Ken Greenberg on Island airport expansion and shared values on the waterfront

“People sometimes get amnesia – we forget the battles we fought to get where we are.”


An edited excerpt from a presentation at NoJetsTo’s annual general meeting at the Centre For Social Innovation – Annex Monday, January 12.

We are once more on the verge of making one of those decisions that comes along every generation that will have a profound impact on the shape of the city.

People don’t really appreciate the transformation that has been going on since the middle of the 20th-century on our waterfront, which has gone from essentially gone from a port for industrial purposes to a waterfront accessed by people for a whole variety of new activities.

The changes that we are seeing are the first of its kind in the world. That’s not an exaggeration. Waterfront Toronto, the agency that has taken carriage of this transformation, is doing a pretty good job of creating public access and balancing the various things that need to happen to make the waterfront successful.

Back in the 1980s, we had another event on the waterfront that had gotten out of control. The famous Huang and Dansky series of towers. People were motivated to such an extent against the project that David Crombie was called in to head up a commission on the future of the waterfront. His Waterfront Regeneration Trust tied the future of the waterfront to an ecological perspective, the entire watershed of the region that extends up to the Oak Ridges Moraine and west to the Niagara Escarpment. He created a set of guiding principles for development of a clean, green accessible waterfront for all.

People sometimes get amnesia about that – we forget the battles we fought to get where we are. After a number of fits and starts, we’ve actually come to a place where some fairly amazing things are happening. In the short span of 11 years, the waterfront has gone from being an isolated fringe separated from the heart of the city by a vast area of railway lands, to essentially being at the heart of the city where neighbourhoods have been created.

This multigenerational effort is now being threatened by Island airport expansion.

And the threat is not just a single thing that you can measure – the noise from planes, the increase in traffic, the cutting off of the harbor to recreational activities. It’s about the cumulative impacts. When you put all of those together, the balance that makes the waterfront successful is lost.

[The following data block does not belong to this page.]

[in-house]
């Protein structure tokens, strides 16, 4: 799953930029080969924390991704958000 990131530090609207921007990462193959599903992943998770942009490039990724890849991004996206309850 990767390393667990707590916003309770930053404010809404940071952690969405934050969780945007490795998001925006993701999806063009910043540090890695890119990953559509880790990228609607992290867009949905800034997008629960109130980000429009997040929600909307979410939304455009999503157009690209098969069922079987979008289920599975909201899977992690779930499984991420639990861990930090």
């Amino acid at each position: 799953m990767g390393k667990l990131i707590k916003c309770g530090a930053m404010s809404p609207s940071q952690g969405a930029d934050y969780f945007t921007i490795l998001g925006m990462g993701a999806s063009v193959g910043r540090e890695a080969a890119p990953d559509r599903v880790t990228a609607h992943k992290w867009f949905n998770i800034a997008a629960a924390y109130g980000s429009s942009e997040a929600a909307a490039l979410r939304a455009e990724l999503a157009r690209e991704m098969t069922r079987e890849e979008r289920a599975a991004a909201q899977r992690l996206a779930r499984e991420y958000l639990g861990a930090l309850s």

Island airport expansion and the introduction of jets on the waterfront has to be seen not as a change in degree, but profoundly a change in kind. And therein lies the problem.

Transport Canada say they can’t tell us what the requirements for the airport expansion will be until after the runway is built. In all probability there would be a requirement for lighting of the runway approaches, which means lights extending on both ends of the runway by some 500-700 metres. These issues are being downplayed.

Add the additional traffic and what you arrive at is decades of work to revitalize the waterfront with significant investments in jeopardy. We would be going from an airport on the waterfront, to a waterfront in the airport.

Bathurst Quay is already under tremendous stress. And at the heart of it is one of the most difficult and dangerous intersections in the city – Bathurst and Lake Shore. Imagine that intersection with a new Loblaw on the corner and all the other people that will be brought to the waterfront from buildings going up to the north.

Frankly, there is simply no way of coping with the additional congestion that would come with Island airport expansion. The people who are coming to this airport are not going to be taking all their baggage on transit. They are going to be coming in taxis and cars. This is an insoluble problem. We need to force the decision makers to face the facts.

Cities are capable of making decisions based on shared values. We have to go back to those values articulated by the Waterfront Regeneration Trust and remain true to the course that we set on the waterfront.

Ken Greenberg is former director of Urban Design and Architecture for the City of Toronto and a co-founder and Visiting Scholar at the City Building Institute at Ryerson University.

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